International Epidemiologic Databases to Evaluate AIDS
Mary-Anne Davies, Principal Investigator
University of Cape Town, South Africa
Southern Africa is where almost 30 of the approximately 40 million HIV-infected people in the world live, in an area estimated to have 2 of the global population. While an estimated 2 million men, women, and children are yet in urgent need of antiretroviral treatment in this region, close to 200,000 individuals are now believed by the World Health Organization to be receiving treatment. Answers are urgently needed to clinical and operational research questions regarding the most effective implementation and monitoring of wide-scale antiretroviral treatment delivery.
Research Design and Methods:
The OASIS Collaboration includes 17 clinics and clinical cohorts in 6 countries in the region, involving 35,070 HIV-1 infected adults and children. We will use innovative and state-of-the-art statistical approaches to analyze data from this observational cohort study, including techniques which account for the longitudinal and hierarchical structure of the data. An operational structure is proposed that emphasizes the long-term collaborative and capacity-building approach of the collaboration.
Malawi adopted the Option B+ strategy in 2011. Its success in reducing MTCT depends on coverage and timing of HIV testing. We assessed HIV status ascertainment and its predictors during pregnancy. HIV status ascertainment was 82.3% (95%-CI 80.2-85.9) in the pre-Option B+ period and 85.7% (95%-CI 83.4-88.0) in the Option B+ period. Higher HIV ascertainment was independently associated with higher age, attending ANC more than once, and registration in 2010.
BACKGROUND: Even among HIV-infected patients who fully suppress plasma HIV RNA replication on antiretroviral therapy, genetic (e.g. CCL3L1 copy number), viral (e.g. tropism) and environmental (e.g. chronic exposure to microbial antigens) factors influence CD4 recovery. These factors differ markedly around the world and therefore the expected CD4 recovery during HIV RNA suppression may differ globally.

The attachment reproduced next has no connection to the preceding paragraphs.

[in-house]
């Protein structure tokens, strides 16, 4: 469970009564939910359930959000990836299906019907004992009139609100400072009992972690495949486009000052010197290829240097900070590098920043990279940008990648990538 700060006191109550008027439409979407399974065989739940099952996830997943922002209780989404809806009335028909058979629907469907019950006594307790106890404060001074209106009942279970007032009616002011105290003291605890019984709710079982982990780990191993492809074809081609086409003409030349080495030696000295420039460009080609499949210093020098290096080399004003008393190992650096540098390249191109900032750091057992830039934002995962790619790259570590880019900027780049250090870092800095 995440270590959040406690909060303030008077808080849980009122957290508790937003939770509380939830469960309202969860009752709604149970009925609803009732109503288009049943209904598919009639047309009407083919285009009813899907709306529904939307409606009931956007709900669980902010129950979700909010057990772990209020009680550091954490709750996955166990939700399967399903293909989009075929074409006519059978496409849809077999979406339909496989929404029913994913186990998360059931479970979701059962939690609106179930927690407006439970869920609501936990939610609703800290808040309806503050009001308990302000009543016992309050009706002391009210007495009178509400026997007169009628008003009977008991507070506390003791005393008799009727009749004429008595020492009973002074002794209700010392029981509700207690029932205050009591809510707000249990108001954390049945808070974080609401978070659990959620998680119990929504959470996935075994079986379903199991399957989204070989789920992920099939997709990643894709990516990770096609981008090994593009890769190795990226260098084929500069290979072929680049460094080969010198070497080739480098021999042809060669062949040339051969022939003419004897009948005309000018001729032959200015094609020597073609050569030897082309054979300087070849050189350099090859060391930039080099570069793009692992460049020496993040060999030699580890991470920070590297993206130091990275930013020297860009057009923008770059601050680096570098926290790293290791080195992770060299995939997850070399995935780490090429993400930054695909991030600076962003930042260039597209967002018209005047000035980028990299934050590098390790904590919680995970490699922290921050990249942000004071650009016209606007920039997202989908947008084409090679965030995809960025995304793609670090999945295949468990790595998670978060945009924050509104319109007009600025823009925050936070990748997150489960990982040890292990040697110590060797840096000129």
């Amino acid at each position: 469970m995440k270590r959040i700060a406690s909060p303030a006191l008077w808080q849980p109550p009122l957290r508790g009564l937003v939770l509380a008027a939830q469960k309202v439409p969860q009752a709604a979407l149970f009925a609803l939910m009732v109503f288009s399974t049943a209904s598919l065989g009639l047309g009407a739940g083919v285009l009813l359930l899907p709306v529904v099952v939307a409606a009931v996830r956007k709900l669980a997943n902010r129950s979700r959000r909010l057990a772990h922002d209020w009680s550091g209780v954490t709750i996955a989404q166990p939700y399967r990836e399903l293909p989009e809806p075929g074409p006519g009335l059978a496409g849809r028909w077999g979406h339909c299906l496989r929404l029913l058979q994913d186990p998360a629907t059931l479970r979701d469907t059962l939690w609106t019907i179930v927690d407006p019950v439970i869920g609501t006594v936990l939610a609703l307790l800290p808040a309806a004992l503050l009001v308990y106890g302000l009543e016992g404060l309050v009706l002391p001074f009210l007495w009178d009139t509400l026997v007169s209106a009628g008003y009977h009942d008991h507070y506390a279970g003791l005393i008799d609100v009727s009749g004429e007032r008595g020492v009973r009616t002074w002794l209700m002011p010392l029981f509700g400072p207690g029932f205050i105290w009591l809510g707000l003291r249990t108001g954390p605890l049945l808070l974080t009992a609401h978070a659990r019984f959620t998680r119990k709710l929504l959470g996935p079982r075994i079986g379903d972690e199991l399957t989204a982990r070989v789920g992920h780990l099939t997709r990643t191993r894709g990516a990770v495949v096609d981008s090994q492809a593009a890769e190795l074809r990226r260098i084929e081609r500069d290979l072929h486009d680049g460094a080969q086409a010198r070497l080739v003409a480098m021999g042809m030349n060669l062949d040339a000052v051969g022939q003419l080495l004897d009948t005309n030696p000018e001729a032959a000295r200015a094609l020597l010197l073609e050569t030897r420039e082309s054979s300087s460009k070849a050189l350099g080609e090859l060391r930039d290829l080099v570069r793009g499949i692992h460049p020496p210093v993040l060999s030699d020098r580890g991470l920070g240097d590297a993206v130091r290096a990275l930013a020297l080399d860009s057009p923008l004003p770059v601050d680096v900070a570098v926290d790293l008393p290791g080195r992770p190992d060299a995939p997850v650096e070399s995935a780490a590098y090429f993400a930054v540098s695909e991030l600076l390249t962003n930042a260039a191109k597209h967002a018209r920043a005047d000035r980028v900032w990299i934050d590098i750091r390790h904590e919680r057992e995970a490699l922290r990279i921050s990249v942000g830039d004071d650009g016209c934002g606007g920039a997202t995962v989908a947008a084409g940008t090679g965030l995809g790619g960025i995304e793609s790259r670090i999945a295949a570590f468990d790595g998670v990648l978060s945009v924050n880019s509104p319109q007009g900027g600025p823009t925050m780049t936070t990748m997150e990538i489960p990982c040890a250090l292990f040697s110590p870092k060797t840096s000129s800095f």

BACKGROUND: The cost-effectiveness of routine viral load (VL) monitoring of HIV-infected patients on antiretroviral therapy (ART) depends on various factors that differ between settings and across time. Low-cost point-of-care (POC) tests for VL are in development and may make routine VL monitoring affordable in resource-limited settings. We developed a software tool to study the cost-effectiveness of switching to second-line ART with different monitoring strategies, and focused on POC-VL monitoring.
BACKGROUND: Viral load and CD4% are often not available in resource-limited settings for monitoring children's responses to antiretroviral therapy (ART). We aimed to construct normative curves for weight gain at 6, 12, 18, and 24 months following initiation of ART in children, and to assess the association between poor weight gain and subsequent responses to ART.
BACKGROUND: The CD4 cell count or percent (CD4%) at the start of combination antiretroviral therapy (cART) is an important prognostic factor in children starting therapy and an important indicator of program performance. We describe trends and determinants of CD4 measures at cART initiation in children from low-, middle-, and high-income countries.